Wednesday 25 May 2011

Cool Beans

Surf around the Net. Click here, click there. You run across the darndest things. Ms. Annie Parker, blogger (The Bitter Divorcée), raconteur (raconteuse?), and funny person, gave this link to the Onion, the satirical news network, while writing, "Just got my Despondex Rx filled. Too bad it is too late to have saved my marriage."

Watch this amusing video and listen as the female announcer starts off by saying,

The first ever prescription depressant hit the shelves today. Approved by the FDA last month, Despondex is intended as a treatment for the approximately twenty million Americans who are insufferably cheery. Tests prove that the drug is effective at reducing a range of symptoms from squealing loudly when a friend calls, to use of the phrase cool beans, and excessive hugging.

Uploaded by TheOnion on Feb 12, 2009
FDA Approves Depressant Drug For The Annoyingly Cheerful
Made by Pfizer, Despondex is the first drug designed to treat the symptoms of excessive perkiness.

I stopped dead in my tracks when I heard "cool beans". What? I have never heard that in my entire life. I had no idea what it meant and being the inquisitive soul I am, I looked it up.

Urban Dictionary gives this definition:

A slang term that actually began it's use in the late 60's/early 70's. Popularized by the pop culture of the time. Used to describe something very favorable or pleasing. Great. Very nice.

The web site then provides several examples of the expression being used in a sentence.

Cheech: Hey man, look at this car made out of weed!
Chong: Oh cool beans, man!

Hmmm, I guess I didn't see all the Cheech and Chong movies. - Gawd, how old am I? Anybody under 30 has no idea who these guys are!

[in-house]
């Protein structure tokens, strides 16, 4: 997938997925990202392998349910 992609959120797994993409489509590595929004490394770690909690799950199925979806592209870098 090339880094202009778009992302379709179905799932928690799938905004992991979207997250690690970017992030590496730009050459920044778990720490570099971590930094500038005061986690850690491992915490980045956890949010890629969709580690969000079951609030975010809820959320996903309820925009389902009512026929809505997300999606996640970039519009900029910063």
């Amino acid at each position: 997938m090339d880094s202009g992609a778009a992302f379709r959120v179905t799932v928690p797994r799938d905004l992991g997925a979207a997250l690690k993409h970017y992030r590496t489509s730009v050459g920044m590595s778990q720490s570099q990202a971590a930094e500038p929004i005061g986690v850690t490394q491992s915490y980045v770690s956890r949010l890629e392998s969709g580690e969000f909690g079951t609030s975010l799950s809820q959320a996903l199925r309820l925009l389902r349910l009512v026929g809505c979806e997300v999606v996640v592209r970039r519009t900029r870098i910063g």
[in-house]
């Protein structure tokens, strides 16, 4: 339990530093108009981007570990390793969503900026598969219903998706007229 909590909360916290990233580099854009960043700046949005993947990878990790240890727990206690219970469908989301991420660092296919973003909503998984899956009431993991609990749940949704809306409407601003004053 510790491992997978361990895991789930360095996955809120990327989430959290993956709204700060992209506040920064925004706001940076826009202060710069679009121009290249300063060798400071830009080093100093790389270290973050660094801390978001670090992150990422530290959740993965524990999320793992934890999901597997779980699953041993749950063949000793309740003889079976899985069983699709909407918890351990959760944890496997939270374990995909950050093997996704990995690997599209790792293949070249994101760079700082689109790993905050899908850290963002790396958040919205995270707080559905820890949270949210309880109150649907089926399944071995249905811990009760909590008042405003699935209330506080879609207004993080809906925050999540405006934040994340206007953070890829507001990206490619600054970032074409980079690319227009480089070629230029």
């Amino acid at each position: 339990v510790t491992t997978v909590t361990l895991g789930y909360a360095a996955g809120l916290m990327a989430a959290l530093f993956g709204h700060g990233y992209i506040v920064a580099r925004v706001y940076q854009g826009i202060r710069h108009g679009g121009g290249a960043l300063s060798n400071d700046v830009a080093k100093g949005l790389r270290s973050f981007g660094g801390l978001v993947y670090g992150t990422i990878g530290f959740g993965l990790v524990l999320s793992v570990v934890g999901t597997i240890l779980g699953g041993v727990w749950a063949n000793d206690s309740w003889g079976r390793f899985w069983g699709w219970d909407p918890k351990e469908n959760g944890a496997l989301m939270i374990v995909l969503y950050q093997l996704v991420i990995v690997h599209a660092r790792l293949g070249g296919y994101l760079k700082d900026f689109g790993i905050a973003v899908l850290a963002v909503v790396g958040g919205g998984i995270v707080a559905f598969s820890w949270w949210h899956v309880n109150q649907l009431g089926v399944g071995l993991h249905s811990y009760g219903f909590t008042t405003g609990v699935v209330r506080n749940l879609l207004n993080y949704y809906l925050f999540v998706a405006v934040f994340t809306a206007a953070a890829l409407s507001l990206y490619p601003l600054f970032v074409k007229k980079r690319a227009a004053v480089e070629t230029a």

"Hey, dude, I won the lottery."
"Cool beans!"

"I just got that girls number!"
"Cool beans!"

I shake my head again. Never heard of this. * chuckles* But where did it come from? What is its etymology? Wikitionary explains:

The phrase ‘cool beans’ dates back to the early 1700's when French fur trappers roamed the American Midwest. After a successful outing they would say, "course bien" (pronounced 'cur'), meaning good run. When English-speaking pioneers started moving westward, they heard the trappers use course bien in a positive way after a hard day’s work, but mistook it as the phrase "cool beans."

It resurfaced in America during the late 1960s. Hits of acid and ludes were dubbed "cool beans" for their bean-like shape. They were also referred to as "whacky beans" or just "beans." On top of that, there is the homophone connection between the food "chili beans" and "chilly beans", literally meaning "cold beans".

I have gone through numerous web sites claiming to give the origin of the this expression and all of them refer to the drug culture of the 60s and 70s. No other source makes reference to French fur trappers and I note that Wikitionary itself labels this part of its entry with "reference needed" so whichever contributor added that to the definition has failed to provide any confirming notation. I guess that for sure we can say it dates back to the 60s drug culture but further back than that seems to be conjecture.